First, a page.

Over the past weekend, it was revealed that doctors in Ghana were close to declaring kidney disease as an epidemic or medical crisis in Ghana.
The Dialysis Services Foundation made the disclosure as it organized an end-stage kidney disease and associated illnesses awareness campaign.
Chairman of the Dialysis Services Foundation, Prosper Bani, lamented that there were rising numbers of Ghanaians battling with kidney disease across the country.
According to him, judges, doctors, lawyers and Members of Parliament were all at risk of kidney disease.
He mentioned substance abuse, alcohol and poor eating habits, among others, as major contributors to kidney disease.
Statistics from the Ghana Police Hospital show that an average of 12,000 kidney failure cases are detected among Ghanaian patients every year.
About 10 percent of global population is reportedly affected by kidney diseases.
The 2010 Global Burden of Disease study reveal that Chronic Kidney Disease (CKD) was ranked 18th in the list of causes of total number of deaths worldwide.
The World Health Organization (WHO) reports that about 850 million people worldwide are now estimated to have kidney disease from various causes.
The Medical Director at the Ghana Police Hospital, DCOP Dr Iddi Musah, earlier stated that Ghana is faced with an alarming increase of the preventable yet deadly kidney disease.
About half the number of patients are losing their lives in Ghana, according to medical reports.
Dr. Musah said “the (global kidney disease) situation is no different in Ghana as an average of over 12,000 diagnosed kidney patients are recorded per year – a third of these losing their lives needlessly.”
CKD is believed to cause at least 2.4 million deaths per year.
Currently, Ghana has an estimated 20 dialysis centres nationwide.
A patient with chronic kidney disease has three options, according to Mr. Bani.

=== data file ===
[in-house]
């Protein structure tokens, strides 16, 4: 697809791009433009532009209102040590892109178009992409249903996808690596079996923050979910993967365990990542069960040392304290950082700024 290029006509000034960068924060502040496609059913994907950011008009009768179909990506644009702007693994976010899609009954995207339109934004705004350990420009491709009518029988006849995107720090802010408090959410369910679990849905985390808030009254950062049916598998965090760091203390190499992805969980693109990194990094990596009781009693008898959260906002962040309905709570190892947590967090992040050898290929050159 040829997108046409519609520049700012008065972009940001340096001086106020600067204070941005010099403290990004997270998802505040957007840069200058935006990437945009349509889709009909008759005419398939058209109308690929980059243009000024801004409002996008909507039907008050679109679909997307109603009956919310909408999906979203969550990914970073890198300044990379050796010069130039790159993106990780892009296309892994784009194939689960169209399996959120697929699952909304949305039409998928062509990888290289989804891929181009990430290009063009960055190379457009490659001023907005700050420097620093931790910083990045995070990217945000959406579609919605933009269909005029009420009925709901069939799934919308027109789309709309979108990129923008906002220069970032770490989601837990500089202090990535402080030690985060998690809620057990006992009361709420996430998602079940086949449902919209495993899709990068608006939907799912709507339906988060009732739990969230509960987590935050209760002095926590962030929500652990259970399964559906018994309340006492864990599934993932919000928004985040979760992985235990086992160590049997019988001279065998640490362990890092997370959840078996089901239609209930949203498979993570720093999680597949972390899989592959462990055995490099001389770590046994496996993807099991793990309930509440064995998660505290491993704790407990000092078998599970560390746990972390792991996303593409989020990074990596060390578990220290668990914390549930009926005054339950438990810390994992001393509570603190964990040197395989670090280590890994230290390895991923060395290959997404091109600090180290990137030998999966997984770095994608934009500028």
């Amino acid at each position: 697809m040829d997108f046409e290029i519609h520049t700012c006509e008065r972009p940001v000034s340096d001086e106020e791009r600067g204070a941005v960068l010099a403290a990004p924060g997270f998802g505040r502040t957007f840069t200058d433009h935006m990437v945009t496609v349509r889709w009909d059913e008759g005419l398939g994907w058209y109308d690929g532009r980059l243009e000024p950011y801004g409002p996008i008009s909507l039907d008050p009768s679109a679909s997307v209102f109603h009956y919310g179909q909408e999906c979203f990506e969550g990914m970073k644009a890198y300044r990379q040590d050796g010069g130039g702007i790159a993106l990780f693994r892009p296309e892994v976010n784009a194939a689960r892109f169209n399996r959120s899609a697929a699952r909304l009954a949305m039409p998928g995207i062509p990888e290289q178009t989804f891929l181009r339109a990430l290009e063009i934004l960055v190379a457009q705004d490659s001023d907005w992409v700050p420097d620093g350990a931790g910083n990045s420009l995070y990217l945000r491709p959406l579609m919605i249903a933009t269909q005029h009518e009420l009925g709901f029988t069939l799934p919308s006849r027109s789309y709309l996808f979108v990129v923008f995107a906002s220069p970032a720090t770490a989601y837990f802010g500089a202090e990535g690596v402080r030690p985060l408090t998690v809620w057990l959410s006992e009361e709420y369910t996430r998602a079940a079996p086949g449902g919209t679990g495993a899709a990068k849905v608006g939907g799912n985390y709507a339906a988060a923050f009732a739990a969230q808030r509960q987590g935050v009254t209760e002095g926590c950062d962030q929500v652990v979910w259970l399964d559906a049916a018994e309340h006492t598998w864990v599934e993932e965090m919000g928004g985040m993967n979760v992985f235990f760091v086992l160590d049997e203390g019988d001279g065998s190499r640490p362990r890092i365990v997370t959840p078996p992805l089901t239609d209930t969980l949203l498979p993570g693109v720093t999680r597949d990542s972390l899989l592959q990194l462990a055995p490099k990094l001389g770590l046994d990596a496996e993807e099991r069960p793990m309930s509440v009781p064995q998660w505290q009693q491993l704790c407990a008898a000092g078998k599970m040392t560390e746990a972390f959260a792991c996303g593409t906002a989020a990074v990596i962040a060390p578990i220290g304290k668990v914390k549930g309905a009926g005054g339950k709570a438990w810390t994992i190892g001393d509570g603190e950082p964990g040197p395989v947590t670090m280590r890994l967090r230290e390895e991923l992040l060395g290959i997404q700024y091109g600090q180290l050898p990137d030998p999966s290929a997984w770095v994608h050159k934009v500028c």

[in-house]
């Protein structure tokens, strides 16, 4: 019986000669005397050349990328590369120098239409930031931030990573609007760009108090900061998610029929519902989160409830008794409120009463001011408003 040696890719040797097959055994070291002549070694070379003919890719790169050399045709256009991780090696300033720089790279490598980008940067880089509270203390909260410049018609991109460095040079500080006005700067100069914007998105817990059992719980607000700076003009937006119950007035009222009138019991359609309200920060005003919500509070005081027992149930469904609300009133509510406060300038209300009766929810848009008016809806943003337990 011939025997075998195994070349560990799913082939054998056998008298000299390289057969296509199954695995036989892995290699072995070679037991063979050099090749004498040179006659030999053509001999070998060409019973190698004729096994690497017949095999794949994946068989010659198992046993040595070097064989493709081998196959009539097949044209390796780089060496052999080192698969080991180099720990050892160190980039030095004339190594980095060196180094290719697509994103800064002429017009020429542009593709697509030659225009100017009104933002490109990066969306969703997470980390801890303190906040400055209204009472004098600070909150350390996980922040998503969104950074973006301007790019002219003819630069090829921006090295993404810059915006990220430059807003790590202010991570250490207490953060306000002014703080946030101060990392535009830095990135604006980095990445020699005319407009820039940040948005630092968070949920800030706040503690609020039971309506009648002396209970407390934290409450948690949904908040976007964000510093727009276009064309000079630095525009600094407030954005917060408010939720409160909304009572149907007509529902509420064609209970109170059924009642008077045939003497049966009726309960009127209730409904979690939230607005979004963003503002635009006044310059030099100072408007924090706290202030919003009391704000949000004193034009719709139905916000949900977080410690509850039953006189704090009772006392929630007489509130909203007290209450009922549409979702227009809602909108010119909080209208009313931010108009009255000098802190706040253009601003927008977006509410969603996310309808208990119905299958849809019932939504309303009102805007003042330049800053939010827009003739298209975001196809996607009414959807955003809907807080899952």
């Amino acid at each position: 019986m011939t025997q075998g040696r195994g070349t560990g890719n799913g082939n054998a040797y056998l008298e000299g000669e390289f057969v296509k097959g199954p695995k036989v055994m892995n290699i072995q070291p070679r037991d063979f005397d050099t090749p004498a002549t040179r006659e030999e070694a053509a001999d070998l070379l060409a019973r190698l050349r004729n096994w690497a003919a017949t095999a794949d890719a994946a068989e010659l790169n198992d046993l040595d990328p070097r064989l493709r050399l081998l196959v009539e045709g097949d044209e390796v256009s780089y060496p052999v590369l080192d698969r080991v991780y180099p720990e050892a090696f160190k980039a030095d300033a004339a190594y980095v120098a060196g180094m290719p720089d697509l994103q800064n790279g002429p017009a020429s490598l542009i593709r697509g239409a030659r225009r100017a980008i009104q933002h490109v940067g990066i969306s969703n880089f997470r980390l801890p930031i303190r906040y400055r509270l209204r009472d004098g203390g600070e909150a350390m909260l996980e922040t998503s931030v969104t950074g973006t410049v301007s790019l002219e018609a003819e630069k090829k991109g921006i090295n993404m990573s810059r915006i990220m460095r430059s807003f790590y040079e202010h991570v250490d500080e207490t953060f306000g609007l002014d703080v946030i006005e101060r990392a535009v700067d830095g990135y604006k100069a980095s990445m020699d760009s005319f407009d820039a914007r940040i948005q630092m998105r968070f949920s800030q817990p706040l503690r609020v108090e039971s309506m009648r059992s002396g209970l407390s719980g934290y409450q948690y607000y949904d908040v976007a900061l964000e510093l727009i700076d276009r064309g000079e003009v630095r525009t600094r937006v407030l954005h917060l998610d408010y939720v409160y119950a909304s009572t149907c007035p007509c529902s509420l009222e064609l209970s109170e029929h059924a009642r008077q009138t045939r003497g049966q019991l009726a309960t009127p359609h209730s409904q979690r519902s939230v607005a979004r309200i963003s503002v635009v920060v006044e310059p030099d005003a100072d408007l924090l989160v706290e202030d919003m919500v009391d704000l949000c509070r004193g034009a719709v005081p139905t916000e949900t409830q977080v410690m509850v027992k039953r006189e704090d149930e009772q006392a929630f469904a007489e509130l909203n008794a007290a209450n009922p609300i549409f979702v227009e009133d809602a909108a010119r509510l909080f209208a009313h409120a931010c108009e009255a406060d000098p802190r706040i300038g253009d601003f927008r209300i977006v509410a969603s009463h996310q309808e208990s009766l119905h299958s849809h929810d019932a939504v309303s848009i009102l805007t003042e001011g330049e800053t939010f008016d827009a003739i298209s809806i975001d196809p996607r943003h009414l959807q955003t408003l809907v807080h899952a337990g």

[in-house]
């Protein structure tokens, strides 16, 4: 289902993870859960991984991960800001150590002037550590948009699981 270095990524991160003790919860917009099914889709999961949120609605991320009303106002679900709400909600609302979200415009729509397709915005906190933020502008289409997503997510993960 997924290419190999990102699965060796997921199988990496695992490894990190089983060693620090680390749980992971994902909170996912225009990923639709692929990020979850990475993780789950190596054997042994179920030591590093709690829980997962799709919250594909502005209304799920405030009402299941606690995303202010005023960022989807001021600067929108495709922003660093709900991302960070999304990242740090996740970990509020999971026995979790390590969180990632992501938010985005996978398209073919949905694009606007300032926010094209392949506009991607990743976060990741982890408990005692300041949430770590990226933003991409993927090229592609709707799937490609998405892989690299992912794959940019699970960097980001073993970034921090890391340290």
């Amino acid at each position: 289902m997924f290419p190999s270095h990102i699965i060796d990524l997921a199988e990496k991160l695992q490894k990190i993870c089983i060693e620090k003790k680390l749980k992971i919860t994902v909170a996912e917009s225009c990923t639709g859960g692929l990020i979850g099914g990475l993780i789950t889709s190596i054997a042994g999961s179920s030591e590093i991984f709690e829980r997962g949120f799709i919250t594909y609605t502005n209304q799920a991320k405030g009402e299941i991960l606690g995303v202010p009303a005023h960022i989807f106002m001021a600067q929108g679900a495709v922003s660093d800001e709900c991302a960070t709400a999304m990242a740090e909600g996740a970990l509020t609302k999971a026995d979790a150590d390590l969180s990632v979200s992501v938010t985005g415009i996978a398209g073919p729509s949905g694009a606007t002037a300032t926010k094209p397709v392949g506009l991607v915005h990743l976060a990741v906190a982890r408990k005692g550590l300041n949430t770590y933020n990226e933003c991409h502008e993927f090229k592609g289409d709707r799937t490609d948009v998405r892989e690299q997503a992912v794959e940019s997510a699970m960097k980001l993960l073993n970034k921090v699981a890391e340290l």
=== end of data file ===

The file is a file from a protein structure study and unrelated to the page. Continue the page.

One option is to undergo dialysis; two is to do a kidney transplant and the third option he says is to die.
Medical statistics show that charge for each dialysis session in Ghana is about GH¢ 320.
A patient on dialysis is expected to visit the hospital three days a week for the dialysis, meaning every week he or she has to spend an amount of GH¢ 960 approximately.
Patients requiring kidney transplants in Ghana are mostly sent abroad, usually India for for the transplant, with the cost of such medical service running into thousands of dollars.
Mr. Bani added cost of treatment has become a serious burden for patients.
The question then is with Ghana still struggling to meet the basic health needs of a significant number of its citizens, how will it cope financially when it hits the kidney disease epidemic level?
To be sure of the financial challenges the country is facing in its health sector, Health Minister, Kweku Agyeman-Manu says “the National Health Insurance Scheme was almost collapsed in the last eight years under the last NDC government led by former president Mahama.”
The NHIS has for many years been in arrears when it comes to settling hospitals that provide services to Ghanaians.
Dialysis Services Foundation is working to educate the nation about the menace of end-stage kidney disease and associated illnesses.
March 14th is world kidney day and this year's celebration theme is; Kidney Health for Everyone, Everywhere.
Mr Bani has therefore called for a healthy lifestyle amongst Ghanaians.